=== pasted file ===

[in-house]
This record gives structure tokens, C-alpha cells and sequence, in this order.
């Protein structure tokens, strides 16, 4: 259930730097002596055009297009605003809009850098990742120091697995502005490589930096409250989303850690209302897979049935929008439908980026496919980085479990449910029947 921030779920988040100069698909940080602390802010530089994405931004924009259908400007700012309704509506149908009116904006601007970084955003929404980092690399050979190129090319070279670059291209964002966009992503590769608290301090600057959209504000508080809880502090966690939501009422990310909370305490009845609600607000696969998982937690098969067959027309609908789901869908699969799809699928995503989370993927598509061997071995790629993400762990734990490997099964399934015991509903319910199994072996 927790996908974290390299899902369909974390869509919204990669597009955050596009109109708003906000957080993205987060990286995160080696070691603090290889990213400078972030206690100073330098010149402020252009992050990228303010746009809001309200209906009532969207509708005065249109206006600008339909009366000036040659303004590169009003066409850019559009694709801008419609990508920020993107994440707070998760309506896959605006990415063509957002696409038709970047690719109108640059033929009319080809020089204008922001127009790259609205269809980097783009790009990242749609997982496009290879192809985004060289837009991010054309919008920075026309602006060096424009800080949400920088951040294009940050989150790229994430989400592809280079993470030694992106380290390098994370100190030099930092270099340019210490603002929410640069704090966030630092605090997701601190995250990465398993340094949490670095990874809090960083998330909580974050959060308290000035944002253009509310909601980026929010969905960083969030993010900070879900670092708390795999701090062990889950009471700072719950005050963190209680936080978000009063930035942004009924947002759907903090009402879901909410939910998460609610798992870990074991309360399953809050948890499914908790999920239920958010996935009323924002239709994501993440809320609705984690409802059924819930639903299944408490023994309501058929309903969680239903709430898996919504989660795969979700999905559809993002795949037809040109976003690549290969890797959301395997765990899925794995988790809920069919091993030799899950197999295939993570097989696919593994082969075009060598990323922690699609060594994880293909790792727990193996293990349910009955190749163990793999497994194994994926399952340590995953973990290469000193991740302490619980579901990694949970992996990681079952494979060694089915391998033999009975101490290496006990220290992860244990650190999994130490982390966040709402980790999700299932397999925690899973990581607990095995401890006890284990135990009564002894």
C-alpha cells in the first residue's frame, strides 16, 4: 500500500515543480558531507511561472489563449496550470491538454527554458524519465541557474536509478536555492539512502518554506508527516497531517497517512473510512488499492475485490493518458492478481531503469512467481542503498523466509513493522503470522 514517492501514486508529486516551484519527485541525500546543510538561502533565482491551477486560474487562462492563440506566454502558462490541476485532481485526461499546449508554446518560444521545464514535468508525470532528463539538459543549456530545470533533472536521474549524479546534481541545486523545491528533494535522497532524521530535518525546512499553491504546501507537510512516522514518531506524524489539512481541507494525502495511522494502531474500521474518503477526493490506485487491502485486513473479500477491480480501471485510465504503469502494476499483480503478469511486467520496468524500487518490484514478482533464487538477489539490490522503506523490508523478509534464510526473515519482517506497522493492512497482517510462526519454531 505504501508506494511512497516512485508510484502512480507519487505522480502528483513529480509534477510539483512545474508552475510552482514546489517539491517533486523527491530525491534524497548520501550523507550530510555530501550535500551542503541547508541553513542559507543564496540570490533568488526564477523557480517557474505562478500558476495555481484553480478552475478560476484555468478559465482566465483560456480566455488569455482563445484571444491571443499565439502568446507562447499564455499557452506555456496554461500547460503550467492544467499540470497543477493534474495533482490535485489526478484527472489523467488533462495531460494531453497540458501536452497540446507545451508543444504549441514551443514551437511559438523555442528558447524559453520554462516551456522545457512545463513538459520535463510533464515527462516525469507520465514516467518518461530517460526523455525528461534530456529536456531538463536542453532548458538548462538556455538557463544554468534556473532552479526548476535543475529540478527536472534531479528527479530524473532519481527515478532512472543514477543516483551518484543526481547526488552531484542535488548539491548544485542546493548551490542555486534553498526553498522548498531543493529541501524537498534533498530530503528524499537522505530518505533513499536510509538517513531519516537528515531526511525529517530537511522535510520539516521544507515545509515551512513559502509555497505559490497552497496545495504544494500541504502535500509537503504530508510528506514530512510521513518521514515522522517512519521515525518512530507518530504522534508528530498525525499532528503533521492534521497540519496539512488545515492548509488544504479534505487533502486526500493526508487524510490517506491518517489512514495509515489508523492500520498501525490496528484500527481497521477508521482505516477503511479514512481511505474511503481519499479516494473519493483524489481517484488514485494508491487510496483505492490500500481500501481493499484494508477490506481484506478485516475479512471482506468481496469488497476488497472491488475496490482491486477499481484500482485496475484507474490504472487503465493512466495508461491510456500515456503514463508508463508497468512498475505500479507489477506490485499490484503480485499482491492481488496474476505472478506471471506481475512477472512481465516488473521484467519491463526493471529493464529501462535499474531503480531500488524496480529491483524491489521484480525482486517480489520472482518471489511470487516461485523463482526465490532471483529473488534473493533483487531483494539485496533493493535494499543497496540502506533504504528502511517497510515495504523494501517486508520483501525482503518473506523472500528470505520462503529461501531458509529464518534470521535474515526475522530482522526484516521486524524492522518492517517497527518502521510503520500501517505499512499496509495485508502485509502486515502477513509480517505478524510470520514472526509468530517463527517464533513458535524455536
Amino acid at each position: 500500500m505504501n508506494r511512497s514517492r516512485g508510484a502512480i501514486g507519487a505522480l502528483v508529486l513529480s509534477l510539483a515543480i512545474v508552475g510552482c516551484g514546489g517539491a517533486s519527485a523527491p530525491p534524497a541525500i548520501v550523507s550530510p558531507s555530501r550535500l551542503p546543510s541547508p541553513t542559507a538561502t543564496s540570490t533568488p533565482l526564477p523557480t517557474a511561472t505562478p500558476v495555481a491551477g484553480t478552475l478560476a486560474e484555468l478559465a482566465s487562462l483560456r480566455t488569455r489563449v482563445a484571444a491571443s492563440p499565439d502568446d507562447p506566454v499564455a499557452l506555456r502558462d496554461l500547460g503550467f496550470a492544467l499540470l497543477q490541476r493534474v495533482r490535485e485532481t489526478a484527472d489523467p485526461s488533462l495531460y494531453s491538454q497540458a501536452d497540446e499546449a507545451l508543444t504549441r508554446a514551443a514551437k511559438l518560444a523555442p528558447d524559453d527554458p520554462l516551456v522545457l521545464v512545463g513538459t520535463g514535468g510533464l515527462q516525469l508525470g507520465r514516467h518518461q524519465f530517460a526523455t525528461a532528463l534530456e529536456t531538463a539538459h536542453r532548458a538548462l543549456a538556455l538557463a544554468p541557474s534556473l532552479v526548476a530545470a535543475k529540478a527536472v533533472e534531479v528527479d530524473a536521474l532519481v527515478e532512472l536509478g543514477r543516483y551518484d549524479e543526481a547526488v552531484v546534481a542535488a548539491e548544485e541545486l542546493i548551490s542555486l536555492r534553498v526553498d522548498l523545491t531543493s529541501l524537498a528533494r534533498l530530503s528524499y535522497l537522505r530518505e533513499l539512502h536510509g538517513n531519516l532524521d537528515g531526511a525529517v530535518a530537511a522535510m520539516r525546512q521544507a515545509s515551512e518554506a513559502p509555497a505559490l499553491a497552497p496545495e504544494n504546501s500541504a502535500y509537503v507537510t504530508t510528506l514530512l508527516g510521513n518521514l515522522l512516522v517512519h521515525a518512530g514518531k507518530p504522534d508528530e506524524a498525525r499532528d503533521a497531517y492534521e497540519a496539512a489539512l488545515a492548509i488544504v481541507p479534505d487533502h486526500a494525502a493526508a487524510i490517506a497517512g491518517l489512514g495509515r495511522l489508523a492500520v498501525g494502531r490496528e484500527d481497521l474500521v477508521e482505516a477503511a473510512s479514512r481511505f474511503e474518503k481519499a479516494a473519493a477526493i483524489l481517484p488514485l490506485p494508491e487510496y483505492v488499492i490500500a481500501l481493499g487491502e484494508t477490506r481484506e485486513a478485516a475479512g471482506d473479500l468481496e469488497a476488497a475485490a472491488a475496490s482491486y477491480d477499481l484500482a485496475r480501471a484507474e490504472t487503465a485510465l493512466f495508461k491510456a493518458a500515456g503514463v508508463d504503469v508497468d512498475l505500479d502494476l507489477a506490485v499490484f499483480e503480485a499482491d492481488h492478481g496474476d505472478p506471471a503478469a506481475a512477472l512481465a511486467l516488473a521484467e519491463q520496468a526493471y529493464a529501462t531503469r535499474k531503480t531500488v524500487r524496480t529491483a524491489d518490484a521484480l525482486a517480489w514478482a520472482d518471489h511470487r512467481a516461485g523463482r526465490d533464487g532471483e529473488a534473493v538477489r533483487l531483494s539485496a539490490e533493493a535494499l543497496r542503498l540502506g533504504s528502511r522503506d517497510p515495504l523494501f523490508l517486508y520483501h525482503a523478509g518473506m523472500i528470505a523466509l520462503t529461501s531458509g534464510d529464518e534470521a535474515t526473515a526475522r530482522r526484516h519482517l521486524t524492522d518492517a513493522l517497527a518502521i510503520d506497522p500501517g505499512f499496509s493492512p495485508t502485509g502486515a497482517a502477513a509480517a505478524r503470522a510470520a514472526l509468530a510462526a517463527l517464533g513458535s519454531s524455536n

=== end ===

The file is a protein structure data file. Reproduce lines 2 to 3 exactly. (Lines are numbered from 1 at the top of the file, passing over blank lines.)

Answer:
This record gives structure tokens, C-alpha cells and sequence, in this order.
């Protein structure tokens, strides 16, 4: 259930730097002596055009297009605003809009850098990742120091697995502005490589930096409250989303850690209302897979049935929008439908980026496919980085479990449910029947 921030779920988040100069698909940080602390802010530089994405931004924009259908400007700012309704509506149908009116904006601007970084955003929404980092690399050979190129090319070279670059291209964002966009992503590769608290301090600057959209504000508080809880502090966690939501009422990310909370305490009845609600607000696969998982937690098969067959027309609908789901869908699969799809699928995503989370993927598509061997071995790629993400762990734990490997099964399934015991509903319910199994072996 927790996908974290390299899902369909974390869509919204990669597009955050596009109109708003906000957080993205987060990286995160080696070691603090290889990213400078972030206690100073330098010149402020252009992050990228303010746009809001309200209906009532969207509708005065249109206006600008339909009366000036040659303004590169009003066409850019559009694709801008419609990508920020993107994440707070998760309506896959605006990415063509957002696409038709970047690719109108640059033929009319080809020089204008922001127009790259609205269809980097783009790009990242749609997982496009290879192809985004060289837009991010054309919008920075026309602006060096424009800080949400920088951040294009940050989150790229994430989400592809280079993470030694992106380290390098994370100190030099930092270099340019210490603002929410640069704090966030630092605090997701601190995250990465398993340094949490670095990874809090960083998330909580974050959060308290000035944002253009509310909601980026929010969905960083969030993010900070879900670092708390795999701090062990889950009471700072719950005050963190209680936080978000009063930035942004009924947002759907903090009402879901909410939910998460609610798992870990074991309360399953809050948890499914908790999920239920958010996935009323924002239709994501993440809320609705984690409802059924819930639903299944408490023994309501058929309903969680239903709430898996919504989660795969979700999905559809993002795949037809040109976003690549290969890797959301395997765990899925794995988790809920069919091993030799899950197999295939993570097989696919593994082969075009060598990323922690699609060594994880293909790792727990193996293990349910009955190749163990793999497994194994994926399952340590995953973990290469000193991740302490619980579901990694949970992996990681079952494979060694089915391998033999009975101490290496006990220290992860244990650190999994130490982390966040709402980790999700299932397999925690899973990581607990095995401890006890284990135990009564002894």